Joshua Conkel's fowl-minded comedy has a gay time.

Time Out Ratings :

<strong>Rating: </strong>4/5

You would be forgiven if you react badly to hearing that Joshua Conkel’s bawdy comedy MilkMilkLemonade features multiple dance breaks, a talking chicken, sexually active gay fifth-graders and an extended Tennessee Williams spoof. You would be within your rights to roll your eyes, bemoan the rampant quirkiness of today’s young writers and dismiss the whole dirty doodle as camp: fine for some, but certainly not for the serious theatergoer. You would have sanctimony on your side, but you would also be as wrong as a beakless chicken.

Conkel’s rib-tickler—unfolding on a kindergarten-bright-cardboard poultry farm—knows just how to play with two-dimensionality (a recurring joke is how bad the jokes are) and how to melt our resistance to its filthiness. Despite our best impulses, we find ourselves rooting for nasty neighborhood kid Eliot (Jess Barbagallo) even as he sexually harasses our fey hero, Emory (Andy Phelan). Will Emory get on the talent show Reach for the Stars? Will he defeat his emphysemic, fowlcidal grandmother (a fearless Michael Cyril Creighton) and save the clucker he loves best? We haven’t the breath to worry. By the time the Lady in the Leotard (Nikole Beckwith)—part Our Town stage manager, part parasitic twin—turns herself into a poultry processor, you’ll be so busy apologizing to your neighbor for smacking him during a giggle fit that you’ll be past caring. Conkel and director Isaac Butler are unafraid to go for the belly: They want you laughing, nauseated or both. It’s proof of how desperately comedy needs audacity: Here, as on your average chicken farm, only the plucky survive.—Helen Shaw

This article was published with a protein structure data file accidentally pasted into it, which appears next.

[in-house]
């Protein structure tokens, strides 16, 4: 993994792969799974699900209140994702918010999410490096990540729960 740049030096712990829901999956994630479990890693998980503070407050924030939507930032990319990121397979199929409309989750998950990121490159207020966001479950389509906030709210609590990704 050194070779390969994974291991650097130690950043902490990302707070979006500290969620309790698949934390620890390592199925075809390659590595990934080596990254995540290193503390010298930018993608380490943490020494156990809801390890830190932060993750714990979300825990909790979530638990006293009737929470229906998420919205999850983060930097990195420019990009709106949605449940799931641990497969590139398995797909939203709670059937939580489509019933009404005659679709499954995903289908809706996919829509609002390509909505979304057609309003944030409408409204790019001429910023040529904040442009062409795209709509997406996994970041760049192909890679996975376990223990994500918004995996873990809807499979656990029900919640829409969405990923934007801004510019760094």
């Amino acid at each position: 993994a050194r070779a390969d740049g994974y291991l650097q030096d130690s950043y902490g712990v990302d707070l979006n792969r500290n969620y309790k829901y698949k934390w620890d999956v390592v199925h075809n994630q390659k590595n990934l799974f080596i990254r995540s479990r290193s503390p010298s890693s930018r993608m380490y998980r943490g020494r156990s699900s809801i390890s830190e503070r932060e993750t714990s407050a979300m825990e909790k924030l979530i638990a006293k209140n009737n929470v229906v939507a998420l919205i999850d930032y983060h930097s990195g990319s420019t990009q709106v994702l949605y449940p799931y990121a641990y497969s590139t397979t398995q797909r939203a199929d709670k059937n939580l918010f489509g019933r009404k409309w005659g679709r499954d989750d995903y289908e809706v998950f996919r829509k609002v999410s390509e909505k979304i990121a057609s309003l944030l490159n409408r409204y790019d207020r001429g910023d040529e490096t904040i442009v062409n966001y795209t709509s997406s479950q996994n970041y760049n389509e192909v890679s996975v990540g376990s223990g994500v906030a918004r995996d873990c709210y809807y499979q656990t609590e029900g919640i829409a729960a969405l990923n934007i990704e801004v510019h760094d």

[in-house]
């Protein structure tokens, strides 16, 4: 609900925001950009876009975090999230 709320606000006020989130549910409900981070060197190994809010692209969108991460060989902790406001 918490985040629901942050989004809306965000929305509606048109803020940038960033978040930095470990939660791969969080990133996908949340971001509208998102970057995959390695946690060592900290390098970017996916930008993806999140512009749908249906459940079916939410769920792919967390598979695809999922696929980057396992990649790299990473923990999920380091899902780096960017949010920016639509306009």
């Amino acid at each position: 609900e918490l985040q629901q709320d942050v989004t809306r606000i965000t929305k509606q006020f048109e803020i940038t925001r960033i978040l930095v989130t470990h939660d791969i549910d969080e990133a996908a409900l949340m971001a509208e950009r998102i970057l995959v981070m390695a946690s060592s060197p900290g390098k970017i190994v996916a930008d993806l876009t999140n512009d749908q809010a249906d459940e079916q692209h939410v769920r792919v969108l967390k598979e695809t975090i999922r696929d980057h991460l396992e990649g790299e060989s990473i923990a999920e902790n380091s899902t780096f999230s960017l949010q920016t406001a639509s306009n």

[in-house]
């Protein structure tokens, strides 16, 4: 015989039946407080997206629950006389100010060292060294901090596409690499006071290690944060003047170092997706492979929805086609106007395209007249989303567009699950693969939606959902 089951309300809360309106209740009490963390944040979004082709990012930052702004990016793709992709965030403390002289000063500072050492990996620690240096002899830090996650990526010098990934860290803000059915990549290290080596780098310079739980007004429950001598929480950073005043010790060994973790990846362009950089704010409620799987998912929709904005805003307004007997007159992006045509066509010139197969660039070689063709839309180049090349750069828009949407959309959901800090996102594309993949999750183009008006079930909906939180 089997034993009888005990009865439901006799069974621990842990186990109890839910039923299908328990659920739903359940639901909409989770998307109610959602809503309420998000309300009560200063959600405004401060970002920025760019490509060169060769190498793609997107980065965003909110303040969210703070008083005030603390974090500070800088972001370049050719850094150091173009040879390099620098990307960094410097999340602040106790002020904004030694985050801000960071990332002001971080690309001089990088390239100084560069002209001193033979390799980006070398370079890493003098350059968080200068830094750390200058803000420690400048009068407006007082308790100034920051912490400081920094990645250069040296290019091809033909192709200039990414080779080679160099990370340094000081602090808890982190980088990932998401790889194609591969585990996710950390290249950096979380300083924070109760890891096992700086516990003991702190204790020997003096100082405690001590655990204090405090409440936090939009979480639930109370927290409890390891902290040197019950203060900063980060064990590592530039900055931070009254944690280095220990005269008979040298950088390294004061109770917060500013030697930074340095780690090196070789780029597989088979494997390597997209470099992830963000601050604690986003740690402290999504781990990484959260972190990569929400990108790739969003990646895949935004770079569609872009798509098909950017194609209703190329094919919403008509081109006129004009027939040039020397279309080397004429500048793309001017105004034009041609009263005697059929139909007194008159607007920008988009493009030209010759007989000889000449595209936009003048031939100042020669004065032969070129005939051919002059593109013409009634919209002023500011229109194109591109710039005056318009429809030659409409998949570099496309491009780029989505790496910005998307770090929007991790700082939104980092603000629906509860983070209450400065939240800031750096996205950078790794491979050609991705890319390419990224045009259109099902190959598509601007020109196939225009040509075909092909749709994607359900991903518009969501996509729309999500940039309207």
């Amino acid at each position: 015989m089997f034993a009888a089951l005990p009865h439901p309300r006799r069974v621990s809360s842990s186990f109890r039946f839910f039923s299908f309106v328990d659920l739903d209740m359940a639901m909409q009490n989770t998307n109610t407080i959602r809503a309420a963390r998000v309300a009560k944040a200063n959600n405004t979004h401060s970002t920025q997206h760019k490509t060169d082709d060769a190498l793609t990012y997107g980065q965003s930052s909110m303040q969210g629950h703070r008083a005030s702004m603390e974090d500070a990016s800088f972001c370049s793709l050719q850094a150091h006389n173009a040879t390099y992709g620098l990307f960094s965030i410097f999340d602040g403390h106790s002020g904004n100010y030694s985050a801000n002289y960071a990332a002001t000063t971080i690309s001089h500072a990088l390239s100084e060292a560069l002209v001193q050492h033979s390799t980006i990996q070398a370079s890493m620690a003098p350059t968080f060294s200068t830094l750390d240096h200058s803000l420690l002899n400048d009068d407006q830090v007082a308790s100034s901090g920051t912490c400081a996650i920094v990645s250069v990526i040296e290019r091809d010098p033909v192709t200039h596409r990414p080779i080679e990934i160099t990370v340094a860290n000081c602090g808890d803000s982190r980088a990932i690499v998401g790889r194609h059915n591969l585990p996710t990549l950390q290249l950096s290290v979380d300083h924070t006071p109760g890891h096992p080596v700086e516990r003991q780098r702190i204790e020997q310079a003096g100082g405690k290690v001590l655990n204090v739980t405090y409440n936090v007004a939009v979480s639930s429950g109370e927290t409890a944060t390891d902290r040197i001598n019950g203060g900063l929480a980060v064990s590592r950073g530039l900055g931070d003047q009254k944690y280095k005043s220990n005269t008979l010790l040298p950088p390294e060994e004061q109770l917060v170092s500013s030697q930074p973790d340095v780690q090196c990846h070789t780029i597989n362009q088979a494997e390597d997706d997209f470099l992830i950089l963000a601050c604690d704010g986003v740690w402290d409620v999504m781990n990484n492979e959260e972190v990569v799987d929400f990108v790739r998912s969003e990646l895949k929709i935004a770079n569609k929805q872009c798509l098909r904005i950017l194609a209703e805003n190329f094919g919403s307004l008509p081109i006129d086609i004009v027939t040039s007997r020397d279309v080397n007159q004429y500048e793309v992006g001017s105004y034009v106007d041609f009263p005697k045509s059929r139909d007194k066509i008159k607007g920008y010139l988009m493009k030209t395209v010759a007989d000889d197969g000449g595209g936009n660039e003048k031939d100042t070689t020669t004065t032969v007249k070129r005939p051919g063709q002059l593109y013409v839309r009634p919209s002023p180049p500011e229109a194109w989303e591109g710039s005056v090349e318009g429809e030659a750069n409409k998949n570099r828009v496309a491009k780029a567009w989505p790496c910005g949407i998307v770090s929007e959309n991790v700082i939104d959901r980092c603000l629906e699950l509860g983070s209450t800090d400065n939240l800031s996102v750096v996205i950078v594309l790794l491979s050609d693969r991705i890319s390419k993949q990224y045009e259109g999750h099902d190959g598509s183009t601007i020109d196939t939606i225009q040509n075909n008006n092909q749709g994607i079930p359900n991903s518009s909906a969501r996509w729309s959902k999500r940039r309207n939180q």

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UNDER St. Marks. By Joshua Conkel. Dir. Isaac Butler. With ensemble cast. 1hr 20mins. No intermission.